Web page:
Recep Tayyip Erdoğan seems determined to reinvent the secular Muslim country he inherited as a sort of Sunni Iranian ‘Mini-Me’: draconian, Islamist and with vaunting regional ambitions. For Western powers and their allies, the urgent question is how to deal with the mutation of a Nato ally into a ‘neo-Ottoman’ threat.
A hundred years ago, the Turkish Republic was founded on secularism. Ataturk banned religion from the public realm, prohibited the Arabic call to prayer, and encouraged men and women to mix. But for years, Erdoğan has done all he can to reverse the Turkish liberal consensus in favour of a new authoritarianism – and is taking on muscular adventurism abroad.
For Israel and the US, Iran is unlikely to be knocked from the top of their worry list. Other countries in the region, however, are less concerned about a Tehran already weakened by sanctions, Covid and an Israeli air campaign in Syria. It is now Ankara that is keeping them up at night.
Stand beside me on the roof of Erdoğan’s £460 million, 1,100-room White Palace. Whichever way we look, the Turkish juggernaut has changed the facts on the ground. Over the snowy peaks of the Taurus mountains, Erdoğan now controls 5,500 miles of northern Syria, where he has steamrollered all opposition and is striking deals with Moscow to redraw the border at lightning speed.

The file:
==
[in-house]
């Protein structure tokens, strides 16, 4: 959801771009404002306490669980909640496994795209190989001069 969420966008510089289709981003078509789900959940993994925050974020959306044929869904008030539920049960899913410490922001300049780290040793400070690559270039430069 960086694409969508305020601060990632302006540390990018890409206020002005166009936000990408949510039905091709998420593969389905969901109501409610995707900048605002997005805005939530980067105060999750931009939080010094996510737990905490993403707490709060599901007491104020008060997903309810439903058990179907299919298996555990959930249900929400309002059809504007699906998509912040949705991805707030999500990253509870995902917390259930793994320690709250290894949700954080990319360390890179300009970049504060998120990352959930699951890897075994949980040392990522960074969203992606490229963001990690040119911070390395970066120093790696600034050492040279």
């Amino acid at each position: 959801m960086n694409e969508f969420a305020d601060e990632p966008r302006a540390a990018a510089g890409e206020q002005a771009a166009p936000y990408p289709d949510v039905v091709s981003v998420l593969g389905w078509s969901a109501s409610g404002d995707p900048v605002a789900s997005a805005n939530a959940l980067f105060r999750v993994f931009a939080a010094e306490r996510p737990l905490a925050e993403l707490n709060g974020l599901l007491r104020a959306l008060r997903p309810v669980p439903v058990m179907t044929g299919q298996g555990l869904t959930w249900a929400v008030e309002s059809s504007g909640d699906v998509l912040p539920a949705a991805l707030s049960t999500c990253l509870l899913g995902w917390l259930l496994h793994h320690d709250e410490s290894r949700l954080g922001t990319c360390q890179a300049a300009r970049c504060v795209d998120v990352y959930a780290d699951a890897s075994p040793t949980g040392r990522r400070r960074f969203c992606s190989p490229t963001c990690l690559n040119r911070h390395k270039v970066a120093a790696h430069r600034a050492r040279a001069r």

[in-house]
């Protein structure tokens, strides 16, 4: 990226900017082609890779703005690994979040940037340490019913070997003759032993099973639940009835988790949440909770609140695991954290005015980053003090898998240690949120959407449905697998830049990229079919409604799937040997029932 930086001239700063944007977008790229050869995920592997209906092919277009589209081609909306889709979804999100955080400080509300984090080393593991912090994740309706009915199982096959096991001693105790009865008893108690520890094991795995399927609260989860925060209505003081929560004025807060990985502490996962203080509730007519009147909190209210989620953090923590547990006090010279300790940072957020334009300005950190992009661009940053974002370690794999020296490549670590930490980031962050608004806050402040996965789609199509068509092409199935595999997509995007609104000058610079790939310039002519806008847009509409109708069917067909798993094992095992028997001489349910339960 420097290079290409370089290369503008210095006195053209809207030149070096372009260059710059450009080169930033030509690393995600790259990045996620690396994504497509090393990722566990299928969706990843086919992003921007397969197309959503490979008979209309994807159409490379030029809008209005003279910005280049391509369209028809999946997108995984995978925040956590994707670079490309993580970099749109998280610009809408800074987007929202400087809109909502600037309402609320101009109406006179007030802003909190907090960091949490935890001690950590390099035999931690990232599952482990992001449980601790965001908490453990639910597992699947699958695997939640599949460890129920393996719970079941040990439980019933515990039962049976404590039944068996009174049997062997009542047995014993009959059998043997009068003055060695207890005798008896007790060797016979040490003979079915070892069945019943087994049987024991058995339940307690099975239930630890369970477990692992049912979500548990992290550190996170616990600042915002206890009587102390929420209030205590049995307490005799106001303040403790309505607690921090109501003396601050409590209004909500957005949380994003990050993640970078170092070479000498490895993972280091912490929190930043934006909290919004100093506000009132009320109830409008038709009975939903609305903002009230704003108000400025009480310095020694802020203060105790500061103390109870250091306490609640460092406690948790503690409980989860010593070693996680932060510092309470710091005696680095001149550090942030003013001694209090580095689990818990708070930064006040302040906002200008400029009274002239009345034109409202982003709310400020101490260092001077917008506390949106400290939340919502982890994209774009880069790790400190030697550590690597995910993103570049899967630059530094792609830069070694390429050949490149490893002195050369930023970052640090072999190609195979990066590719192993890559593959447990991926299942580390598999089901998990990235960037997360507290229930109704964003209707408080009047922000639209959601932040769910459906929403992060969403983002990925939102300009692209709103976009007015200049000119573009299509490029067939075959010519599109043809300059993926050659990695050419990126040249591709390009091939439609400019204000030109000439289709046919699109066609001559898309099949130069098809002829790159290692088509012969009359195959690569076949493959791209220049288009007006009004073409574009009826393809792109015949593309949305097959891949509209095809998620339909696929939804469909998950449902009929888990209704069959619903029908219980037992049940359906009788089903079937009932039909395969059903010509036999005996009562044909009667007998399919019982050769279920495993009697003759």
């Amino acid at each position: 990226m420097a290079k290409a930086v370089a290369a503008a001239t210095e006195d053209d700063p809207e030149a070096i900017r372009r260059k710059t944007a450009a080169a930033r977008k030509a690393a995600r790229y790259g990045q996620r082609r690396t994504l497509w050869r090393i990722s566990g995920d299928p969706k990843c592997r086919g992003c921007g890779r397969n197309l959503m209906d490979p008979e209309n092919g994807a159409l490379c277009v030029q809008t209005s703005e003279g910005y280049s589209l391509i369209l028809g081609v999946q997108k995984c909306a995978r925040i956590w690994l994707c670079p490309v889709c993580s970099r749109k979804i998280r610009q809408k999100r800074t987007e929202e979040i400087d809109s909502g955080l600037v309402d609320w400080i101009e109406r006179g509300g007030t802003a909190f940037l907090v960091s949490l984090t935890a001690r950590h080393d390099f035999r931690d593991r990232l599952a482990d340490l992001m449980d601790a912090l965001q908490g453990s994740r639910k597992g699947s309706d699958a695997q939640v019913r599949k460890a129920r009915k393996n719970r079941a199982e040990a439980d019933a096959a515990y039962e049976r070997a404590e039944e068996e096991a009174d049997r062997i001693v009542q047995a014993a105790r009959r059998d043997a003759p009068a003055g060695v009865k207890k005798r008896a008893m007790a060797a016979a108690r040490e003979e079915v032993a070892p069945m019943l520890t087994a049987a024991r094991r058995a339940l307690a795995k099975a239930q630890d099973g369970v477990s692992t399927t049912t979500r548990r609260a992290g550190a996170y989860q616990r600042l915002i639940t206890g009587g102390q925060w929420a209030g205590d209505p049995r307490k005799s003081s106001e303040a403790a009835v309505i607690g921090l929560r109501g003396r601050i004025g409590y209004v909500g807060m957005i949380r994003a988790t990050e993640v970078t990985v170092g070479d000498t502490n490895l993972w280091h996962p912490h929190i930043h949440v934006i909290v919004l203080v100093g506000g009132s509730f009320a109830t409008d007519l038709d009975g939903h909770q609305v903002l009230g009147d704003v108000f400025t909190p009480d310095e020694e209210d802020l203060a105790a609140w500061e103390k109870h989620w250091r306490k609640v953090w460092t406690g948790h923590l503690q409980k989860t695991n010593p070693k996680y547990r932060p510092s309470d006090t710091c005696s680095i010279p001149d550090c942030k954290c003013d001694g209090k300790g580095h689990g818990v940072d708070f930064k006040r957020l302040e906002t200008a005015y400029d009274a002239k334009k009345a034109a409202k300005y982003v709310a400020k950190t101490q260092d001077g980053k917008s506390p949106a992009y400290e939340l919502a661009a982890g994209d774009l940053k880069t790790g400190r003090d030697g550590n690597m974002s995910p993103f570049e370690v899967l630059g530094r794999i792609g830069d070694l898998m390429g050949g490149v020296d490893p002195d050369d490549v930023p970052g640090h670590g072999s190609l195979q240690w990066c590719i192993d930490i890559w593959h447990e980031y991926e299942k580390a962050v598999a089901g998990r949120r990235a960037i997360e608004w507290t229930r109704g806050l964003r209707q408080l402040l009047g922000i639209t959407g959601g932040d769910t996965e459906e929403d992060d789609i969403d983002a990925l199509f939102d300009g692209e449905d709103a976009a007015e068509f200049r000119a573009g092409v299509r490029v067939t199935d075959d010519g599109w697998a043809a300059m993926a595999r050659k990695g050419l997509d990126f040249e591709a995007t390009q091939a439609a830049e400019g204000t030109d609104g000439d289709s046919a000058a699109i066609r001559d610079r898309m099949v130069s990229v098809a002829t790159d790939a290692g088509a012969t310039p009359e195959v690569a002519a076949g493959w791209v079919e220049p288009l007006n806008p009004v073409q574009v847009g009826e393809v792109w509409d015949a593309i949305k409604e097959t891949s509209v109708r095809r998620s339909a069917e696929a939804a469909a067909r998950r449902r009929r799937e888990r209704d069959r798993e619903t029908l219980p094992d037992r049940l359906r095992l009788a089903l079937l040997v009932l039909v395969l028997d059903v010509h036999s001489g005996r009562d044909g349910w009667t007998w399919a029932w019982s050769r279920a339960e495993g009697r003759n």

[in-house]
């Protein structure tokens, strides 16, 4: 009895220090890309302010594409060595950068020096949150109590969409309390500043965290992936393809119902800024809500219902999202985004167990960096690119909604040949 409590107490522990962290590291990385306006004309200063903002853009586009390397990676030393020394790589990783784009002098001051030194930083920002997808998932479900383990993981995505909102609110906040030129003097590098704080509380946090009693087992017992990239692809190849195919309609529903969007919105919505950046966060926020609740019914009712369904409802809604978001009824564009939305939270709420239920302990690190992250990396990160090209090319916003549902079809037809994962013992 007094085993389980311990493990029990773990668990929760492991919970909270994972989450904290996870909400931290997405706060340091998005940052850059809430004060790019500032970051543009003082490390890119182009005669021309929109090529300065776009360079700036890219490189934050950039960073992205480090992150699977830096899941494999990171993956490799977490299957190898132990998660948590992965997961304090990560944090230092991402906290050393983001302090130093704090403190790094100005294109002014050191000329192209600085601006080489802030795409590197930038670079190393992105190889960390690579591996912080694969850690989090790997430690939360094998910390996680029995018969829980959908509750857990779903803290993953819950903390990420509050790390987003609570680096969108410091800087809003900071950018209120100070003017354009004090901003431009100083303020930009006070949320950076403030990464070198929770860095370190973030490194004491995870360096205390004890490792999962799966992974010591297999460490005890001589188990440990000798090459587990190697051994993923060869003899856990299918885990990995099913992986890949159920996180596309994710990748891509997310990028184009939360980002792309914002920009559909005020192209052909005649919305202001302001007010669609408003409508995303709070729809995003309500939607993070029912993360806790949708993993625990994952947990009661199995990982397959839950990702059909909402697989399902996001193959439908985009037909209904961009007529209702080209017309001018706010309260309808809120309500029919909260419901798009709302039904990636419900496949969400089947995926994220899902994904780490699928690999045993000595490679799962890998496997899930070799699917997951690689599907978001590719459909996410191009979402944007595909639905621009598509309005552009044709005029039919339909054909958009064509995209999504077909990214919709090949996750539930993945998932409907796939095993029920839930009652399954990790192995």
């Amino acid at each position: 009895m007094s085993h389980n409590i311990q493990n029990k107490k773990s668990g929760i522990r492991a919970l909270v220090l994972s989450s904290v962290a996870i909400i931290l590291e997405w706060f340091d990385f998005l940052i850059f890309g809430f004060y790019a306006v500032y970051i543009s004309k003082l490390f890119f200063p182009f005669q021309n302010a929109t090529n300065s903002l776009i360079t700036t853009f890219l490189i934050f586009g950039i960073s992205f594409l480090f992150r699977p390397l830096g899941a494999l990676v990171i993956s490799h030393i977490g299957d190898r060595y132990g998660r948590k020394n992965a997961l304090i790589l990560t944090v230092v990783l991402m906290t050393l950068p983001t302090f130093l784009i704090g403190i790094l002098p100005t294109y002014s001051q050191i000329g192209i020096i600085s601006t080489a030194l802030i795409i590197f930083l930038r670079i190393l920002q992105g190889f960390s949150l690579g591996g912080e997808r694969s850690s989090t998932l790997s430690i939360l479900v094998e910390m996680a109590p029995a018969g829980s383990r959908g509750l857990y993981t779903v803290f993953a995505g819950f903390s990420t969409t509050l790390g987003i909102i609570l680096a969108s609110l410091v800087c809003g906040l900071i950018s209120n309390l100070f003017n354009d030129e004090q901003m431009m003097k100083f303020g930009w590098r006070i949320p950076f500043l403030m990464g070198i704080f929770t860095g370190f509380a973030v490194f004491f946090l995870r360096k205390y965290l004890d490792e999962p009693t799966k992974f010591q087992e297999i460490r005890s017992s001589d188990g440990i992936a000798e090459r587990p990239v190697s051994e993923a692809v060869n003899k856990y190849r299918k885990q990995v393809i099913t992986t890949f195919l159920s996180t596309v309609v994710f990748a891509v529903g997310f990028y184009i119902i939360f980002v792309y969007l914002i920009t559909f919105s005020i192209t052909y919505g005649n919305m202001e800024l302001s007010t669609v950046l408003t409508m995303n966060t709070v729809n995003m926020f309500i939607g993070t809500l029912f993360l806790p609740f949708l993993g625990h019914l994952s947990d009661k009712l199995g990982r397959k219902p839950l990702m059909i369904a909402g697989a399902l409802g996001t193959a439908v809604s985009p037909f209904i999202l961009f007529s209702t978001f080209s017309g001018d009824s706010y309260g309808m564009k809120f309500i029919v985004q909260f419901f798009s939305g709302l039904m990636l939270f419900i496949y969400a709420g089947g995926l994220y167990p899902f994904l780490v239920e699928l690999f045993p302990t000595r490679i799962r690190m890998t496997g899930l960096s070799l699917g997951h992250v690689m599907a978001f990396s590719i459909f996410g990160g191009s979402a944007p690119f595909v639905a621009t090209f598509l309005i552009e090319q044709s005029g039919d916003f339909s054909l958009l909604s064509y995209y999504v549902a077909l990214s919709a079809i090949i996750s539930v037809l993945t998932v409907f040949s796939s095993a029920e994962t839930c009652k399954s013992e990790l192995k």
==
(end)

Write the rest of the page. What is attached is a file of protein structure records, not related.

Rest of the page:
Across the Mediterranean, Turkish muscle enabled the Tripoli-based Government of National Accord to crush the rebel Khalifa Haftar in Libya, allowing Turkey to gain a foothold in North Africa and lock out antagonists like Egypt and the UAE. And beyond the Aras river on Turkey’s eastern flank, Erdoğan is sitting pretty, with the conflict in Nagorno-Karabakh ending decisively in favour of his ally, Azerbaijan – with the help of Ankara’s fearsome drone programme.
In a sign of the times, Pakistan, traditionally an ally of Saudi Arabia, came down on the side of Turkey in the South Caucasus fight. Islamabad laid money on the right horse.
Western powers have reason to be worried about the rise of the neo-Ottoman empire. Not only does Turkey control Europe’s gas supply and migrant flows, its regional meddling profoundly undermines Western interests.
The backdrop to all this is Turkey’s alliance with Qatar. Bonded by their support for Hamas and the Muslim Brotherhood, the two Sunni states are formidable supporters of terror. Senior Hamas operatives are welcomed in both countries, and both also reportedly host Hamas’ command-and-control facilities.
Defence cooperation between Turkey and Qatar now runs deep. They jointly provide cyber security to the oil-rich Sheikdom, and the Turkish armoured vehicles manufacturer BMC is half-owned by a Qatari investment fund.
Over the years, the two countries – both technically allies of the US – have audaciously worked together to evade potential American and Saudi sanctions, which could have punished their support for Russia, Iran and terror groups.
If the love affair between Ankara and Doha could be symbolised in one object, it would be a £300 million Boeing 747-8, the world’s most expensive private jet, which the emir of Qatar, Sheikh Tamim Al Thani (who owns a £68 million Ottoman mansion by the Bosphorus) presented as an offering to Erdoğan two years ago.
The neo-Ottomanism doesn’t stop there. Mirroring Iran’s multi-layered drive for regional dominance, Erdoğan has set himself up as the populist figurehead of the Arab world, with the rabble-rousing rhetoric to match.